The Documentation Center of Cambodia says it has given the Khmer Rouge tribunal copies of hundreds of thousands of pages of confessions, internal memoranda and other records of the Democratic Kampuchea regime.
But after more than two years of discussions, the organization says it still has yet to receive assurances that the fragile, irreplaceable 30-year-old originals will be properly handled should the court ever seek to take custody of them.
Anne Heindel, a DC-Cam legal adviser, said Monday the organization is most concerned about how the court’s different offices will pass the documents between them without damaging or misplacing them.
“It seems inevitable that at some point somebody will request an original and we’d like to be sure the best possible procedures are in place,” she said.
According to Peter Foster, the court’s UN spokesman, the court’s Office of the Co-Investigating Judges has promised any original documents held at the court will be kept in a secure, specially adapted room and that the court will avoid problems such as duplicate requests.
New internal rules adopted in January call for judges to decide what should be done with original documents at the end of trials or judicial investigations and allow for the public to submit friend-of-the-court briefs on the matter.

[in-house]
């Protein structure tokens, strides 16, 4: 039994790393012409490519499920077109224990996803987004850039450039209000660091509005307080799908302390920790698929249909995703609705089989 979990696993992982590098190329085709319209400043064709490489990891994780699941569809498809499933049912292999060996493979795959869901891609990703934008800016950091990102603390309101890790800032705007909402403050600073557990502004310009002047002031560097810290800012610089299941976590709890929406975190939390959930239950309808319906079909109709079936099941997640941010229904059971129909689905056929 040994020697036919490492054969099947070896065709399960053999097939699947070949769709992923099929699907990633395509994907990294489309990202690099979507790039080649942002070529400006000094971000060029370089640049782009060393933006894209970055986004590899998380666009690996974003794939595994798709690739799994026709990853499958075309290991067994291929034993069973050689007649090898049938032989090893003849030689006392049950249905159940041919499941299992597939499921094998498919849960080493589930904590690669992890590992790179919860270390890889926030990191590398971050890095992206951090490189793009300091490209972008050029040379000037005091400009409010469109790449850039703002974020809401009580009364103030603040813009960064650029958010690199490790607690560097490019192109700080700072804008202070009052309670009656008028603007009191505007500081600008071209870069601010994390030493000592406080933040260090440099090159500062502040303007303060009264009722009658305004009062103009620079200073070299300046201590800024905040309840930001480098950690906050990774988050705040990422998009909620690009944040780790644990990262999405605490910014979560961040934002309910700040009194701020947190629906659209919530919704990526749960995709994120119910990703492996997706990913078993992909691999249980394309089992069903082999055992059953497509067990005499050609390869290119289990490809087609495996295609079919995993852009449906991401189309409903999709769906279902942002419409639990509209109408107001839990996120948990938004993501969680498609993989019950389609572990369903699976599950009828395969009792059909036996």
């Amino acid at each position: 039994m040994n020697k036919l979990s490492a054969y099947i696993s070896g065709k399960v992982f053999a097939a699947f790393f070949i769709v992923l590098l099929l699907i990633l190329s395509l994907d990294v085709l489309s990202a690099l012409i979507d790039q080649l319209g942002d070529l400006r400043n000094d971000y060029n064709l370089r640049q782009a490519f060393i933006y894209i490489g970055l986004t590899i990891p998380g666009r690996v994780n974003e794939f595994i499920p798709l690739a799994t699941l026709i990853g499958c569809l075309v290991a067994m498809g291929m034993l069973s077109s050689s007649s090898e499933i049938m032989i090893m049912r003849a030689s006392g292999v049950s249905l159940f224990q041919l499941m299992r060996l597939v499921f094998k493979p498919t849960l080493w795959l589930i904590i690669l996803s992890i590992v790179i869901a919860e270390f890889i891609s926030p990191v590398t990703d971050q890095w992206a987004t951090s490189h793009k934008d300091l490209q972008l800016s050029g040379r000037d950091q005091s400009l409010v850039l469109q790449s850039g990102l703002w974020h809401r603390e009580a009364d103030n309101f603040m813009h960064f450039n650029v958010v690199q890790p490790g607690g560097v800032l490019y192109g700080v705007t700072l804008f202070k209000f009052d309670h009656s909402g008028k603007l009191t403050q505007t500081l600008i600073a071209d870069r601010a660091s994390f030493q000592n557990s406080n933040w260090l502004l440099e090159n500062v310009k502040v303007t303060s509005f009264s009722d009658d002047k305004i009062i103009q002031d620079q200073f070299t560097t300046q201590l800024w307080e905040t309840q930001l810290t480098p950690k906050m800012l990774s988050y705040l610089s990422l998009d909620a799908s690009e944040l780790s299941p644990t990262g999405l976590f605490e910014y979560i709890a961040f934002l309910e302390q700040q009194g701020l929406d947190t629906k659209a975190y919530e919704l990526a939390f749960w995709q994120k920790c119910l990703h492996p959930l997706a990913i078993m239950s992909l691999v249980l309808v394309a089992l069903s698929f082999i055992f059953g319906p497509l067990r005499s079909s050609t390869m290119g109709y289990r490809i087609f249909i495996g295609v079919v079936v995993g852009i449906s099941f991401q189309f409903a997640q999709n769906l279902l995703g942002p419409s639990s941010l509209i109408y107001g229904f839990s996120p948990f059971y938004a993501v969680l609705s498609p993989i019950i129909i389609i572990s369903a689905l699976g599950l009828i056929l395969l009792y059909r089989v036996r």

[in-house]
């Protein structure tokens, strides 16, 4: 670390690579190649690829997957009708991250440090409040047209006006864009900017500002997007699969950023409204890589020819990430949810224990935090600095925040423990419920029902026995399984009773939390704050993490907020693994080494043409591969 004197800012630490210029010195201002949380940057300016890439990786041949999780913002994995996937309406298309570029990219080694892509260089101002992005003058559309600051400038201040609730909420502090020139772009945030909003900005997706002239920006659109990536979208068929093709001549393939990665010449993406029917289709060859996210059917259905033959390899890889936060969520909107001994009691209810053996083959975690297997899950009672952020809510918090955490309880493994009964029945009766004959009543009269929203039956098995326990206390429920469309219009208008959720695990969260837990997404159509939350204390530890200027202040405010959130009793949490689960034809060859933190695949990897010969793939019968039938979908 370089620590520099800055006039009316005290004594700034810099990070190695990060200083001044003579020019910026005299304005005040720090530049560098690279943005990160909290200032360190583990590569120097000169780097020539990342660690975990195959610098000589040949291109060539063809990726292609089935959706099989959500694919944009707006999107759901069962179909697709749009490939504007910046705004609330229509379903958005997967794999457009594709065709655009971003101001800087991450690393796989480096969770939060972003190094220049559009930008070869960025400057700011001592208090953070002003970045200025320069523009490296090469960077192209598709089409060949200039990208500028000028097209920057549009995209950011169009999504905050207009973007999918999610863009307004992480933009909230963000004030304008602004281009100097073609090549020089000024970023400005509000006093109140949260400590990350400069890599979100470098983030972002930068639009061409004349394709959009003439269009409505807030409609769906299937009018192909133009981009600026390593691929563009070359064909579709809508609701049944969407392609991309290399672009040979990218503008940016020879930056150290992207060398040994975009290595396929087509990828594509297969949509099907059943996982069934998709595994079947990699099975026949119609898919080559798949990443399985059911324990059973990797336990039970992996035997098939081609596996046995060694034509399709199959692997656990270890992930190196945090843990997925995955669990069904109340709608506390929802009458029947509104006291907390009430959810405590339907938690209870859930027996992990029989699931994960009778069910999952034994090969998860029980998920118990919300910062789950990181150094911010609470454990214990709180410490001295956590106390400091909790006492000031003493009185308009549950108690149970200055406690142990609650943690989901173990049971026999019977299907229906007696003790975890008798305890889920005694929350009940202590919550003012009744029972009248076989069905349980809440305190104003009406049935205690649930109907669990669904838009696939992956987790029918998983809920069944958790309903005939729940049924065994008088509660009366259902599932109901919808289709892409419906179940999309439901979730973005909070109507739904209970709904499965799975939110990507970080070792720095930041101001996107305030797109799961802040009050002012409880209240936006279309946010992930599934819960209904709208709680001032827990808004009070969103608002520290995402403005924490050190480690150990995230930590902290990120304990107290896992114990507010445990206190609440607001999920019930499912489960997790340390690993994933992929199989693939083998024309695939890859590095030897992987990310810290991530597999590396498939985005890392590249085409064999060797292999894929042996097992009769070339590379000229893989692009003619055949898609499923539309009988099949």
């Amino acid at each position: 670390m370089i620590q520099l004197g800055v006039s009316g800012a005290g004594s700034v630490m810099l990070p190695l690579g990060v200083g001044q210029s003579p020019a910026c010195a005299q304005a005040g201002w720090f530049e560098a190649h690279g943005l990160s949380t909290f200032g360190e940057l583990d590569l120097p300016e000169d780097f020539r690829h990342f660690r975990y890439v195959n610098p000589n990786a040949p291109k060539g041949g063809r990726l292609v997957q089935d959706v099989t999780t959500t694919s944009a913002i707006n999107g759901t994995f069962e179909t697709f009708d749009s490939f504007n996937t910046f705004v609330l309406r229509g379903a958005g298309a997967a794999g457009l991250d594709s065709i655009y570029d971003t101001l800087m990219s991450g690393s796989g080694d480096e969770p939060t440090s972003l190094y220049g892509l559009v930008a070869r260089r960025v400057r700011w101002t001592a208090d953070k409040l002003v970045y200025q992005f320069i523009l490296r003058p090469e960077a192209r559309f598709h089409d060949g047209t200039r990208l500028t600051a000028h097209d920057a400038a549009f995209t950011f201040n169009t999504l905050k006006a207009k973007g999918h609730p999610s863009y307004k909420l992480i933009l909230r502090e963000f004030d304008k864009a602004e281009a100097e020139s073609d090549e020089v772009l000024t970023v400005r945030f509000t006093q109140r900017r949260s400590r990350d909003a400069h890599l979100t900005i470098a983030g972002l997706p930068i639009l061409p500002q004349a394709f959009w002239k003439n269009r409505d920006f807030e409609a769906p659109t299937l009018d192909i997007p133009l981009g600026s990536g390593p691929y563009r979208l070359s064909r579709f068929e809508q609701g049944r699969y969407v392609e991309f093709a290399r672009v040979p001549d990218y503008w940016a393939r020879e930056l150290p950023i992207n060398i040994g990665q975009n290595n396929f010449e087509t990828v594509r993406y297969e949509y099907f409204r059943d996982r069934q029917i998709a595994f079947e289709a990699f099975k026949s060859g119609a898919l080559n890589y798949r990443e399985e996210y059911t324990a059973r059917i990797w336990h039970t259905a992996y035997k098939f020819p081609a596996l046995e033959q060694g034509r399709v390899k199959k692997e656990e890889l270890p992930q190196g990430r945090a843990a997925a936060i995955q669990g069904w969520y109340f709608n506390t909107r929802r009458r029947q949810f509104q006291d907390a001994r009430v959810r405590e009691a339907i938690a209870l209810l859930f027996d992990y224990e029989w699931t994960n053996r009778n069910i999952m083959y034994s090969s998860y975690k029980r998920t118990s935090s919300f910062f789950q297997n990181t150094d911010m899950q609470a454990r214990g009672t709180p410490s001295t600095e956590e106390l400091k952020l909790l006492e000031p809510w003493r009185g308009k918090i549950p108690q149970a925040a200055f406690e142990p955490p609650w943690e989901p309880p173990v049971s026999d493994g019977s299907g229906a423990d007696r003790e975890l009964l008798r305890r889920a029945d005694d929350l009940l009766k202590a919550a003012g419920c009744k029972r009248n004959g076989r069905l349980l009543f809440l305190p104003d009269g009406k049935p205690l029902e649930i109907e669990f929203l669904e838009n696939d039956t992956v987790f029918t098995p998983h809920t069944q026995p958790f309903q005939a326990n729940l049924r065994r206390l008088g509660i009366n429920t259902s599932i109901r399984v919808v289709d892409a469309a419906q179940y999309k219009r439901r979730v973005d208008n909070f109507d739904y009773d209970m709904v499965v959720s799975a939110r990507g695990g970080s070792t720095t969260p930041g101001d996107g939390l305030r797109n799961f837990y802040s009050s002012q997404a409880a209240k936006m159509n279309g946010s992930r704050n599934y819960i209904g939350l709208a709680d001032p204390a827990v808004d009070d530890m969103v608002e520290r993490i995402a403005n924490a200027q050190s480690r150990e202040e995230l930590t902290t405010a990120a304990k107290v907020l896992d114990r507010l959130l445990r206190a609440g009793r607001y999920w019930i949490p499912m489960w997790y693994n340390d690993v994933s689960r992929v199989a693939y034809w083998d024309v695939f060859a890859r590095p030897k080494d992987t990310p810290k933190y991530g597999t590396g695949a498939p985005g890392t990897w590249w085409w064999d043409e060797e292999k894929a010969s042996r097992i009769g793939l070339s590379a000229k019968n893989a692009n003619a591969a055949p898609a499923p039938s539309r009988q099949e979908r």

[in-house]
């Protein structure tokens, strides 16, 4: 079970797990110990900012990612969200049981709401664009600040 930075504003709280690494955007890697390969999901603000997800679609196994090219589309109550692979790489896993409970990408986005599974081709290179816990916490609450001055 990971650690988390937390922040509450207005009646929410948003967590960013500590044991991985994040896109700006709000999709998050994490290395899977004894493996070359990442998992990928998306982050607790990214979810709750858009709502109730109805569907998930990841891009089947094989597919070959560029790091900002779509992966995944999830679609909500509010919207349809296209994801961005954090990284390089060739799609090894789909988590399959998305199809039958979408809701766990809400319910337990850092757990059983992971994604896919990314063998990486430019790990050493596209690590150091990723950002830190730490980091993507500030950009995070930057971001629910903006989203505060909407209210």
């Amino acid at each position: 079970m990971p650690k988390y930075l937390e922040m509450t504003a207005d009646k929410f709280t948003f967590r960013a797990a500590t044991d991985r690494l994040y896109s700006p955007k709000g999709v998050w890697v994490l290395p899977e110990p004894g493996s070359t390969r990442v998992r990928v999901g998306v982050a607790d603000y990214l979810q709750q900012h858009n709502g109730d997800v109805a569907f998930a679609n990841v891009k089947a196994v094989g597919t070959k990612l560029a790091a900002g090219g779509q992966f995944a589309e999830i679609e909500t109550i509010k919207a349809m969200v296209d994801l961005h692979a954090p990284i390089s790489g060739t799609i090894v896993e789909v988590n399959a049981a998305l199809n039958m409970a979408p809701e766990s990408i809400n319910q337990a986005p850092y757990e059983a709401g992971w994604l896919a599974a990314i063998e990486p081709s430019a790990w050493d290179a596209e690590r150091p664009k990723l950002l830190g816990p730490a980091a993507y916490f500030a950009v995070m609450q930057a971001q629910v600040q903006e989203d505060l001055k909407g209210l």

“Over the past year the court has been enjoying a good working relationship with DC-Cam in obtaining document copies and we remain confident that this will continue,” Foster wrote in an e-mail Friday.
However, Heindel said this did not address crucial matters.
In a November letter to the court and to donors, DC-Cam Director Youk Chhang expressed concern that the court’s different offices would follow their own individual procedures, “which may not…offer the type of security and storage we believe is necessary.”
Heindel said this concern had yet to be resolved.
“What are the procedures for checking in and out documents? How do you transfer documents between [the Co-Investigating Judges] and the Trial Chamber? We just want to be know they’re in place,” she said.
Tony Kranh, chief of Court Management, the office responsible for the storage and security of all judicial documents, said he was too busy to talk to a reporter Monday.